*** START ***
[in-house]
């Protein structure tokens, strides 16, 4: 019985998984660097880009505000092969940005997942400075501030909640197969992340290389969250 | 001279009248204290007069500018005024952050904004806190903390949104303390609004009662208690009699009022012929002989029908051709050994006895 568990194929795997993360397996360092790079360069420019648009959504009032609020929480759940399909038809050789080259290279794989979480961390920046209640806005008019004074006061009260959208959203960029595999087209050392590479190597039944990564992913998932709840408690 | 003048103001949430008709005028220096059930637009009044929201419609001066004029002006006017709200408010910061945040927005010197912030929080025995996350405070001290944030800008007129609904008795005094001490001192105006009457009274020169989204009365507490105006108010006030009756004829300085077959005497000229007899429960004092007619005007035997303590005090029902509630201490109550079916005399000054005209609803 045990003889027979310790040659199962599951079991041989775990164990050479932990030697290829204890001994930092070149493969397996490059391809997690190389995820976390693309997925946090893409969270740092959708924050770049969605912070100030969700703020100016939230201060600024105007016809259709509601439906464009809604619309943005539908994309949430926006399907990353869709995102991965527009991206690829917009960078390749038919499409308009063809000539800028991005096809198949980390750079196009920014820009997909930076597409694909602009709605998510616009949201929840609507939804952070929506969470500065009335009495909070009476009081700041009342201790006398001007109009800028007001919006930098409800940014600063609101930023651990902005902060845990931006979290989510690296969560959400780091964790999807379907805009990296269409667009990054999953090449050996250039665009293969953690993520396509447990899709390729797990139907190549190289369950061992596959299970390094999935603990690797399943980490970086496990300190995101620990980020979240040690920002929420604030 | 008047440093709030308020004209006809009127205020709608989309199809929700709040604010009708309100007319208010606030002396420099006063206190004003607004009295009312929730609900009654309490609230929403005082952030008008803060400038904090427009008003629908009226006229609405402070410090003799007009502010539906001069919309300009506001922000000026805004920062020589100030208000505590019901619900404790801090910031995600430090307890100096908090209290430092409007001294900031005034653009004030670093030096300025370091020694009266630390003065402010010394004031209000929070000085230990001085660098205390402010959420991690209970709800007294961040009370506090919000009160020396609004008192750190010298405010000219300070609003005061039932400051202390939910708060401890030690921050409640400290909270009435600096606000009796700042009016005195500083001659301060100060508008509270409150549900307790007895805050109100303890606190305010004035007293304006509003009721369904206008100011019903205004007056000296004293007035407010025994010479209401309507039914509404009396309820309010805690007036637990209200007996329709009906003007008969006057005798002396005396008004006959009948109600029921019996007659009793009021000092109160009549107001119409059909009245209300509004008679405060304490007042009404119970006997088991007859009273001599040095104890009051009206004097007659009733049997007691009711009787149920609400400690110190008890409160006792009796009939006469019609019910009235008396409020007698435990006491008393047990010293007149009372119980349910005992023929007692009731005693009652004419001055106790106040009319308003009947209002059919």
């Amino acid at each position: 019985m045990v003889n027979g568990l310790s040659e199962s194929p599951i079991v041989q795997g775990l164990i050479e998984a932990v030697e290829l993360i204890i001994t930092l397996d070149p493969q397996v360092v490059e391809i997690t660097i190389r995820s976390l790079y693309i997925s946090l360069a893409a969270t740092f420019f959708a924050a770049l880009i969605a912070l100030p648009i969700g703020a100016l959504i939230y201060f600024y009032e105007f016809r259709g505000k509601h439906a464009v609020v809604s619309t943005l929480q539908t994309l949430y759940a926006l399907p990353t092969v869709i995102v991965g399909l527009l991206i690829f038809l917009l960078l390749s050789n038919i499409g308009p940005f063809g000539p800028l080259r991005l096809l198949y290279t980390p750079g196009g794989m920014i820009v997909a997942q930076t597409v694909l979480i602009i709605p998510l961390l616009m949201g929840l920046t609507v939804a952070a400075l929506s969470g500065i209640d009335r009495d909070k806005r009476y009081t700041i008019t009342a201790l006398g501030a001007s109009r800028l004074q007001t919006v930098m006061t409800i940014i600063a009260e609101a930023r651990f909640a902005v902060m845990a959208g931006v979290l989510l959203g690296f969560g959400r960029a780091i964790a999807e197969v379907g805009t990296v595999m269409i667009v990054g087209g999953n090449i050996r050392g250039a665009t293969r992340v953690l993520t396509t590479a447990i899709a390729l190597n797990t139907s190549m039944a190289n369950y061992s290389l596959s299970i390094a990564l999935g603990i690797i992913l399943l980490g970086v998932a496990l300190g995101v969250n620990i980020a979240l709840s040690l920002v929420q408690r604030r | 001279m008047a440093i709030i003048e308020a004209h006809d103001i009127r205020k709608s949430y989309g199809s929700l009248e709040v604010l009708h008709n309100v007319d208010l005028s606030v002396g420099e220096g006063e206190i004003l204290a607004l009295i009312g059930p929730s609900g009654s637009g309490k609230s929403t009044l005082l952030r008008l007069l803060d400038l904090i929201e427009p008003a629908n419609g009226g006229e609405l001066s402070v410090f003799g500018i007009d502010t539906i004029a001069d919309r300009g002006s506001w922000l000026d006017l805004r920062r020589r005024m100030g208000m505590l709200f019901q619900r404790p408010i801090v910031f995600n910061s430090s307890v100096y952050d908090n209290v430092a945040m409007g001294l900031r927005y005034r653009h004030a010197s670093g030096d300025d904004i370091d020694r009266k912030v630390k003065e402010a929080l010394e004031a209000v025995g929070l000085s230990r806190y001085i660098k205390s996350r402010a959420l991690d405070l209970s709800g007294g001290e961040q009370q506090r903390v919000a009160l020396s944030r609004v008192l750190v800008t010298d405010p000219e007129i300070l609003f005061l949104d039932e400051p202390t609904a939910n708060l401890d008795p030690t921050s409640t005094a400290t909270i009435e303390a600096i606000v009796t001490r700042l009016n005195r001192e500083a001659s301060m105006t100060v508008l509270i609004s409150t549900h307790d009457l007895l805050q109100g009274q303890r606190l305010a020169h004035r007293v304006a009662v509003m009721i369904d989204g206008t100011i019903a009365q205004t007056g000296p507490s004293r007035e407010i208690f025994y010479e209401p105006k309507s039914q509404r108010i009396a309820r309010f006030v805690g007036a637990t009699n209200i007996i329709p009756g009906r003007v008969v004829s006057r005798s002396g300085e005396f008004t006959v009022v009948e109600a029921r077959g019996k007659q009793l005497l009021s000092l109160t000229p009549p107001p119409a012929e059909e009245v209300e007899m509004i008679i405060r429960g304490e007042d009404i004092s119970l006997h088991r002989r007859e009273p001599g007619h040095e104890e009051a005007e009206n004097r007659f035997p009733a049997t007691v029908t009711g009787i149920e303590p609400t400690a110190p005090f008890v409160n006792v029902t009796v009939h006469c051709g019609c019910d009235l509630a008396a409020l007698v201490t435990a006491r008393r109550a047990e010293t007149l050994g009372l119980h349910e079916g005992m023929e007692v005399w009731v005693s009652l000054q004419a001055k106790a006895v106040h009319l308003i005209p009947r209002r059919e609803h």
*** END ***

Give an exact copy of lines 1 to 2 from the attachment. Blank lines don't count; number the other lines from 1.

[in-house]
């Protein structure tokens, strides 16, 4: 019985998984660097880009505000092969940005997942400075501030909640197969992340290389969250 | 001279009248204290007069500018005024952050904004806190903390949104303390609004009662208690009699009022012929002989029908051709050994006895 568990194929795997993360397996360092790079360069420019648009959504009032609020929480759940399909038809050789080259290279794989979480961390920046209640806005008019004074006061009260959208959203960029595999087209050392590479190597039944990564992913998932709840408690 | 003048103001949430008709005028220096059930637009009044929201419609001066004029002006006017709200408010910061945040927005010197912030929080025995996350405070001290944030800008007129609904008795005094001490001192105006009457009274020169989204009365507490105006108010006030009756004829300085077959005497000229007899429960004092007619005007035997303590005090029902509630201490109550079916005399000054005209609803 045990003889027979310790040659199962599951079991041989775990164990050479932990030697290829204890001994930092070149493969397996490059391809997690190389995820976390693309997925946090893409969270740092959708924050770049969605912070100030969700703020100016939230201060600024105007016809259709509601439906464009809604619309943005539908994309949430926006399907990353869709995102991965527009991206690829917009960078390749038919499409308009063809000539800028991005096809198949980390750079196009920014820009997909930076597409694909602009709605998510616009949201929840609507939804952070929506969470500065009335009495909070009476009081700041009342201790006398001007109009800028007001919006930098409800940014600063609101930023651990902005902060845990931006979290989510690296969560959400780091964790999807379907805009990296269409667009990054999953090449050996250039665009293969953690993520396509447990899709390729797990139907190549190289369950061992596959299970390094999935603990690797399943980490970086496990300190995101620990980020979240040690920002929420604030 | 008047440093709030308020004209006809009127205020709608989309199809929700709040604010009708309100007319208010606030002396420099006063206190004003607004009295009312929730609900009654309490609230929403005082952030008008803060400038904090427009008003629908009226006229609405402070410090003799007009502010539906001069919309300009506001922000000026805004920062020589100030208000505590019901619900404790801090910031995600430090307890100096908090209290430092409007001294900031005034653009004030670093030096300025370091020694009266630390003065402010010394004031209000929070000085230990001085660098205390402010959420991690209970709800007294961040009370506090919000009160020396609004008192750190010298405010000219300070609003005061039932400051202390939910708060401890030690921050409640400290909270009435600096606000009796700042009016005195500083001659301060100060508008509270409150549900307790007895805050109100303890606190305010004035007293304006509003009721369904206008100011019903205004007056000296004293007035407010025994010479209401309507039914509404009396309820309010805690007036637990209200007996329709009906003007008969006057005798002396005396008004006959009948109600029921019996007659009793009021000092109160009549107001119409059909009245209300509004008679405060304490007042009404119970006997088991007859009273001599040095104890009051009206004097007659009733049997007691009711009787149920609400400690110190008890409160006792009796009939006469019609019910009235008396409020007698435990006491008393047990010293007149009372119980349910005992023929007692009731005693009652004419001055106790106040009319308003009947209002059919």